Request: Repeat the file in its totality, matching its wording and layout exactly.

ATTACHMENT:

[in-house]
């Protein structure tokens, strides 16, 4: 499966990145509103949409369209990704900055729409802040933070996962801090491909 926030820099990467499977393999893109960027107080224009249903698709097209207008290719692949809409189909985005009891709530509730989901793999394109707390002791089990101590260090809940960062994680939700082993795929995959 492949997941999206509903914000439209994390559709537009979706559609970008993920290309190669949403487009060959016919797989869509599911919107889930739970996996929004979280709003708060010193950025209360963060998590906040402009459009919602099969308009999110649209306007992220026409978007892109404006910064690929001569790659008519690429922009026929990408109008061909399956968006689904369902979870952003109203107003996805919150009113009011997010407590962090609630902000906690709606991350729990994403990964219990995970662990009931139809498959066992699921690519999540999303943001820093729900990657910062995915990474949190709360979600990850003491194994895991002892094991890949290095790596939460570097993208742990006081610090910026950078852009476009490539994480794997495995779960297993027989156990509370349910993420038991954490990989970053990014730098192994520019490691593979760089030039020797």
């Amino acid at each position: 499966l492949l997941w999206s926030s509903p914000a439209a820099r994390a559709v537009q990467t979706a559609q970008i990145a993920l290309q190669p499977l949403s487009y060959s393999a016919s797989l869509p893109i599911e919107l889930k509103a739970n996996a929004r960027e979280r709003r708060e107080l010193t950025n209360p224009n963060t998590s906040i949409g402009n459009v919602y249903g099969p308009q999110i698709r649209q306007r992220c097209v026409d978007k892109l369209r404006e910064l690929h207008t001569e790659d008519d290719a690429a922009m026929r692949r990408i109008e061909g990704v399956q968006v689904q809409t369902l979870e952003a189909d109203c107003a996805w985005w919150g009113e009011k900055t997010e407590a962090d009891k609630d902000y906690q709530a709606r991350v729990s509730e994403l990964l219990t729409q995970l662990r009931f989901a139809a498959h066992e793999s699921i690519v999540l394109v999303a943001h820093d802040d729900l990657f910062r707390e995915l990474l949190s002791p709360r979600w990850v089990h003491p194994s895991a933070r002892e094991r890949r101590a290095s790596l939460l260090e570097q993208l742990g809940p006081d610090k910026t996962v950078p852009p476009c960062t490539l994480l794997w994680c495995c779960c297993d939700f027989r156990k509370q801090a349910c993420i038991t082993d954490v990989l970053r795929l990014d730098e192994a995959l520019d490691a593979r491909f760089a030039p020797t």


[in-house]
């Protein structure tokens, strides 16, 4: 499966990145509103949409369209990704900055729409802040933070996962801090491909 926030820099990467499977393999893109960027107080224009249903698709097209207008290719692949809409189909985005009891709530509730989901793999394109707390002791089990101590260090809940960062994680939700082993795929995959 492949997941999206509903914000439209994390559709537009979706559609970008993920290309190669949403487009060959016919797989869509599911919107889930739970996996929004979280709003708060010193950025209360963060998590906040402009459009919602099969308009999110649209306007992220026409978007892109404006910064690929001569790659008519690429922009026929990408109008061909399956968006689904369902979870952003109203107003996805919150009113009011997010407590962090609630902000906690709606991350729990994403990964219990995970662990009931139809498959066992699921690519999540999303943001820093729900990657910062995915990474949190709360979600990850003491194994895991002892094991890949290095790596939460570097993208742990006081610090910026950078852009476009490539994480794997495995779960297993027989156990509370349910993420038991954490990989970053990014730098192994520019490691593979760089030039020797």
């Amino acid at each position: 499966l492949l997941w999206s926030s509903p914000a439209a820099r994390a559709v537009q990467t979706a559609q970008i990145a993920l290309q190669p499977l949403s487009y060959s393999a016919s797989l869509p893109i599911e919107l889930k509103a739970n996996a929004r960027e979280r709003r708060e107080l010193t950025n209360p224009n963060t998590s906040i949409g402009n459009v919602y249903g099969p308009q999110i698709r649209q306007r992220c097209v026409d978007k892109l369209r404006e910064l690929h207008t001569e790659d008519d290719a690429a922009m026929r692949r990408i109008e061909g990704v399956q968006v689904q809409t369902l979870e952003a189909d109203c107003a996805w985005w919150g009113e009011k900055t997010e407590a962090d009891k609630d902000y906690q709530a709606r991350v729990s509730e994403l990964l219990t729409q995970l662990r009931f989901a139809a498959h066992e793999s699921i690519v999540l394109v999303a943001h820093d802040d729900l990657f910062r707390e995915l990474l949190s002791p709360r979600w990850v089990h003491p194994s895991a933070r002892e094991r890949r101590a290095s790596l939460l260090e570097q993208l742990g809940p006081d610090k910026t996962v950078p852009p476009c960062t490539l994480l794997w994680c495995c779960c297993d939700f027989r156990k509370q801090a349910c993420i038991t082993d954490v990989l970053r795929l990014d730098e192994a995959l520019d490691a593979r491909f760089a030039p020797t």